United States – How can Donald Trump become US president?
I’ve been a fan of professional wrestling for a long time. It helps that the first wrestling boom that leaked over into the mainstream culture came about right around my pre-teen years in the mid-1980s. That was the era of Hulk Hogan, Andre the Giant, Macho Man Savage, and tons of others.
Wrestling is the kind of thing you go in-and-out on, it’s a male-targeted soap opera that isn’t hard to pick up even if you stop watching for years. I again found wrestling in my early 20s, that is, in the late 1990s and early 2000s, around the time of what is now called “The Attitude Era,” when WWE Wrestling — the dominant brand in the business — decided to produce hard-edged “extreme” stories and characters.
So I’m something of a connoisseur of wrestling’s rhythms, archetypes, tropes, presentation methods, and overall milieu.
What is amazing is that politics follows tons of these same rhythms. Often I’ve been able to figure out just where a political moment is heading because I’ve seen almost exactly the same move before, only instead of it being executed by Stone Cold Steve Austin, the provocateur was Senator Harry Reid.
So, let’s explore just how the squared circle of wrestling just might be the hidden key behind American politics.
Faces & Heels
Wrestling thrives on the audience allying themselves for or against a colorful personality. In the most basic sense, wrestlers are either “faces” or “heels,” aka good guys and bad guys. Unlike real life there is no in-between.
But contrary to how it might sound initially, it isn’t “bad” for a wrestler to be a heel. In reality, some of the most memorable wrestling characters who are considered amongst the all-time greats were heels at one point or another in their careers (Stone Cold Steve Austin, Mr. McMahon, Gorilla Monsoon, The Million Dollar Man for instance).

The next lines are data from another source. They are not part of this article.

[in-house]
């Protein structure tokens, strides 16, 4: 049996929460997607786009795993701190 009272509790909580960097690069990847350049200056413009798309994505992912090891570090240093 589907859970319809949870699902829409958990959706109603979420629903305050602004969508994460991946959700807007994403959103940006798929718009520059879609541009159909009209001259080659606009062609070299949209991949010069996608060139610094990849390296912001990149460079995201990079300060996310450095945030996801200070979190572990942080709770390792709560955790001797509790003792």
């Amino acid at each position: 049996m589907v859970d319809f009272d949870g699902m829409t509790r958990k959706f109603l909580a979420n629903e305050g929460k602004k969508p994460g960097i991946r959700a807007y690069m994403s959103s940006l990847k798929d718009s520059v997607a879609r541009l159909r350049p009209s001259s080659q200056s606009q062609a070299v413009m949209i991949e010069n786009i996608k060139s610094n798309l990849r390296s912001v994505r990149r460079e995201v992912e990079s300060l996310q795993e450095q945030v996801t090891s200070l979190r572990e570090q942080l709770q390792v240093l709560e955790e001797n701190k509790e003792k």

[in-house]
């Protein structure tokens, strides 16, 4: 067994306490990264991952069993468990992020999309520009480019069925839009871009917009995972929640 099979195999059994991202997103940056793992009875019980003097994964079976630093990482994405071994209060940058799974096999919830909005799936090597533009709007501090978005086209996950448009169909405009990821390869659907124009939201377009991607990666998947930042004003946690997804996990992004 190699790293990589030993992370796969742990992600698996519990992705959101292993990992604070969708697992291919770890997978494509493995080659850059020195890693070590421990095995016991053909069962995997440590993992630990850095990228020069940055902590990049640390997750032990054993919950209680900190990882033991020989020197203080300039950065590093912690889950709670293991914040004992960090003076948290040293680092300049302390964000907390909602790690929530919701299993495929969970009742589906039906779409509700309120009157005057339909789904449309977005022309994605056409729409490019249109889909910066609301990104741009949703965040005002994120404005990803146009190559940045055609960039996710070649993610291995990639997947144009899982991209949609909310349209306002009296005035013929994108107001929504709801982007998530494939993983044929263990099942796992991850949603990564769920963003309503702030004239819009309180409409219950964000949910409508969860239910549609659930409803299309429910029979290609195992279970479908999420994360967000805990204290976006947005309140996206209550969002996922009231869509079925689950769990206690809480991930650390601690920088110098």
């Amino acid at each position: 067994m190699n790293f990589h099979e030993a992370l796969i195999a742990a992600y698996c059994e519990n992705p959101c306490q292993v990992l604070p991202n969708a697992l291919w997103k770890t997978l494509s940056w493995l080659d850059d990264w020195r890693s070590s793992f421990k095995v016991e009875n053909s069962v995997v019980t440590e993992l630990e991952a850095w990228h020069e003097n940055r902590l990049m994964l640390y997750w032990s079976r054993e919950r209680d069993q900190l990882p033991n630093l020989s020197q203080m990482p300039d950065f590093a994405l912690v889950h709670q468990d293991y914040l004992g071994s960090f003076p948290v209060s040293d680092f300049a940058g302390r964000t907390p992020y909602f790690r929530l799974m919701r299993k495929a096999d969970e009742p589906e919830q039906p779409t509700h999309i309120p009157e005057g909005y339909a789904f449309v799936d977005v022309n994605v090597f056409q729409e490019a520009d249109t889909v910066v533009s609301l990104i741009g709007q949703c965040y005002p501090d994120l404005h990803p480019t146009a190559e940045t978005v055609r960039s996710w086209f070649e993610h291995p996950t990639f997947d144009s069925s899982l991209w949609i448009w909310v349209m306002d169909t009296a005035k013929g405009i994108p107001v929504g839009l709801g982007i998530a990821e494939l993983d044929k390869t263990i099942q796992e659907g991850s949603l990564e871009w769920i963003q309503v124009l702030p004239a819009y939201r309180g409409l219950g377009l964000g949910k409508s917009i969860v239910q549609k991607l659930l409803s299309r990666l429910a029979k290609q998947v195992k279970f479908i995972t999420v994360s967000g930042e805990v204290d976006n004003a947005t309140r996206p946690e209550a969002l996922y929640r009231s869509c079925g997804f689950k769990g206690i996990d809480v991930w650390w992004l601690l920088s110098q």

In politics, we have these archetypes as well. The only slight difference is that often the face or heel signfier is not a universal description. For many Democrats, President Obama is the ultimate “face,” while for Republicans the politician that currently fits the “face” archetype is probably Ronald Reagan. Of course, for either party, the face of the other party is often the “heel.”
To Republicans, figures like President Obama and Secretary Hillary Clinton are total heels, willing to win at any cost, even if it means breaking the rules. Democrats would probably say they feel like that about many Republicans, including someone like former House Majority Tom DeLay. As a Democrat myself, DeLay feels like a perfect “heel.” He wasn’t interested in getting over with his base as a nice guy, and he was willing to do whatever he could get away with as the referees were distracted in order to give his team a leg up (like redistricting in order to gerrymander seats for his party).
Stables are the various factions that wrestlers belong to, sort of like teams. Alliances like The Four Horsemen, the New World Order (NWO), the Corporation, and Degeneration X were all wildly popular at one time or another in wrestling history.